Protests by workers at an Apple supplier’s plant in India that turned violent this month are a reminder that companies need to treat their workers correctly, analysts said on Tuesday, but added that the incident is unlikely to deter foreign firms from investing in the country.
In early December, thousands of contract workers, allegedly enraged over unpaid salaries and overtime payments of several weeks, ransacked Taiwanese manufacturing firm Wistron’s factory in the southern Indian state of Karnataka where it assembles iPhones for Apple, causing damage estimated at up to $7m.
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Wistron, which did not respond to an email from Al Jazeera seeking comment, said in a filing to the Taiwan Stock Exchange on December 13 that it was “deeply shocked” by the events. It added that it “follow[s] the law and [is] supporting the authorities with their investigation” and will “collaborate with related parties to provide any help needed for the employees”.
The incident comes as Indian Prime Minister Narendra Modi is trying to encourage global companies to shift some of their supply chains to India, partly in response to the heightened risks to their operations from continuing trade tensions between Washington and Beijing.
His government has offered subsidies, or so-called production-linked incentives (PLI), tied to manufacturing and investment targets, across 10 sectors. Wistron, as well as other Taiwanese iPhone manufacturers Foxconn and Pegatron, has applied to assemble the products in India under this programme.
Analysts and industry representatives say the incident, rather than turning potential long-term investors away, is likely to focus their attention on improving systems and processes that involve blue-collar workers, something that is likely to be crucial to the government’s plans to create jobs for the millions joining the workforce every year.
“[The incident was] good in a sense because the PLI scheme has just started, a lot of investors are looking at India … and workers getting paid, and paid on time, are crucial issues to make sure that the business is built on a solid foundation,” said Tarun Pathak, associate director at Counterpoint Research, a technology market research firm. “These are big investments and this is only a short-term dent to their image.”
Sougata Roy Choudhury, executive director at industry body the Confederation of Indian Industry, said that while the employees “had no right” to damage the factory, Wistron was “very much in the wrong” for not paying or underpaying the workers. He said he was not concerned that this would deter foreign investors.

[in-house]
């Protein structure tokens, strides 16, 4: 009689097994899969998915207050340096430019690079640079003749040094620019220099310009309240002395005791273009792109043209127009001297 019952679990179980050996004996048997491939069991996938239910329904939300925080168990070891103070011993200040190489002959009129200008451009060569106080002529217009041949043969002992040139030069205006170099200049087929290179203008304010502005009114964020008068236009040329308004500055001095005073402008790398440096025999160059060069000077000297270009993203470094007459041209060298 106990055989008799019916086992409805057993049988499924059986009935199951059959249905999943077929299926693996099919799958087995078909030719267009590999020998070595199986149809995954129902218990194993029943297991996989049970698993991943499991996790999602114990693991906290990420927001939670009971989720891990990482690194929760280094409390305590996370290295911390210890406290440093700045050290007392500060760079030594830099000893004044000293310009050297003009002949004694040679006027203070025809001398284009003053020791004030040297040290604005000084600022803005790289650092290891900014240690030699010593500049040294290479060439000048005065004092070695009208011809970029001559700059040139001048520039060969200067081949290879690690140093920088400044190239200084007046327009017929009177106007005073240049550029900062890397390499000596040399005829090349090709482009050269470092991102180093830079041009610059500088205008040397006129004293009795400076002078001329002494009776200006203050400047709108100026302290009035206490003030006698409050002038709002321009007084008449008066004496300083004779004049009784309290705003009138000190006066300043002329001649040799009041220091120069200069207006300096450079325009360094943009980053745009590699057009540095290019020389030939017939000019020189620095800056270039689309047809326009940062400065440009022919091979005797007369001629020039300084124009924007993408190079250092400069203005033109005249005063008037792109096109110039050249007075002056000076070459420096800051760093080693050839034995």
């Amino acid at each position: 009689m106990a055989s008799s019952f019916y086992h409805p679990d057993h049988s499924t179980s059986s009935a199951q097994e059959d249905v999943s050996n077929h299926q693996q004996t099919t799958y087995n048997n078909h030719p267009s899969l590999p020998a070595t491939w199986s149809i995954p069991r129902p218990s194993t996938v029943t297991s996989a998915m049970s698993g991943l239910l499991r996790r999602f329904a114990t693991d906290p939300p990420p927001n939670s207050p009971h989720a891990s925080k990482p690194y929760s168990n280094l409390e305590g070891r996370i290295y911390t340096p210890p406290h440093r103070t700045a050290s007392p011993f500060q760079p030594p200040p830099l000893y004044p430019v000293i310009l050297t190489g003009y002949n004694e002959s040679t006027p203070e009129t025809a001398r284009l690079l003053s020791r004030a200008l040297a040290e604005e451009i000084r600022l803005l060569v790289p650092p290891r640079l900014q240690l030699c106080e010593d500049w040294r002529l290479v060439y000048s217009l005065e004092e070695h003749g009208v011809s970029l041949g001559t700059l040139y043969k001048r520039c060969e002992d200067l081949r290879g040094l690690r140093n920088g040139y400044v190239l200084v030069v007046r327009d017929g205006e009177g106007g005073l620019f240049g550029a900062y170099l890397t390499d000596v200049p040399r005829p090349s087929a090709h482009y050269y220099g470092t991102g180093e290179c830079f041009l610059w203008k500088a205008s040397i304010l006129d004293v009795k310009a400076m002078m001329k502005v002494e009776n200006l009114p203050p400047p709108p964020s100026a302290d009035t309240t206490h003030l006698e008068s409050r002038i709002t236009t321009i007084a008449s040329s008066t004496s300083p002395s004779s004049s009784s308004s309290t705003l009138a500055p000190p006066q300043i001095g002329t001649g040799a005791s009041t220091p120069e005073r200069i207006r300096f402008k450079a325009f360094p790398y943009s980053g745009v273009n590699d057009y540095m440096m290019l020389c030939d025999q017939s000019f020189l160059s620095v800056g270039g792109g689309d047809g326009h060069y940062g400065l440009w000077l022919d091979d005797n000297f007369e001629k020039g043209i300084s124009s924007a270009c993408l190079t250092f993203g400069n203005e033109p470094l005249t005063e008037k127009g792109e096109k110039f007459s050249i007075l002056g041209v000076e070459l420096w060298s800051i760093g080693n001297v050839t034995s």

In a statement on December 14, the All India Central Council of Trade Unions said that the real question was how “such brutal exploitation of workers in sweatshop-like conditions was allowed by the manufacturers of the world’s most expensive mobile phones”.
It also questioned how government officials could “claim ignorance of this exploitation”. The union urged the state government to investigate the “unfair labour practices” Wistron had engaged in and to take action against the company.
The world’s two largest developing economies, India and China, are no strangers to labour problems.
In India, one of the biggest bust-ups between workers and management in recent years took place at carmaker Maruti Suzuki India Ltd’s plant at Manesar in Haryana state in the summer of 2012. It started with a fight on the shop floor between a supervisor and an employee which ultimately led to the death of a manager. In China, several workers at Foxconn facilities committed suicide in 2010 over low pay and stressful work conditions.
“This is part of the process of growing big, and maybe growing too fast, and then companies course-correct,” says Rahul Bajoria, chief India economist at Barclays India. “Unless it leads to any major policy changes, this won’t have a long-lasting impact.”
For now, Apple has said it has put Wistron on probation and will hold off on giving it new orders while the Taiwanese company has removed its employee overseeing operations in the country.
With the government betting on increasing investments under its PLI scheme, “there will be a lot of work done to ensure this doesn’t derail the investment agreements they’ve inked,” added Bajoria.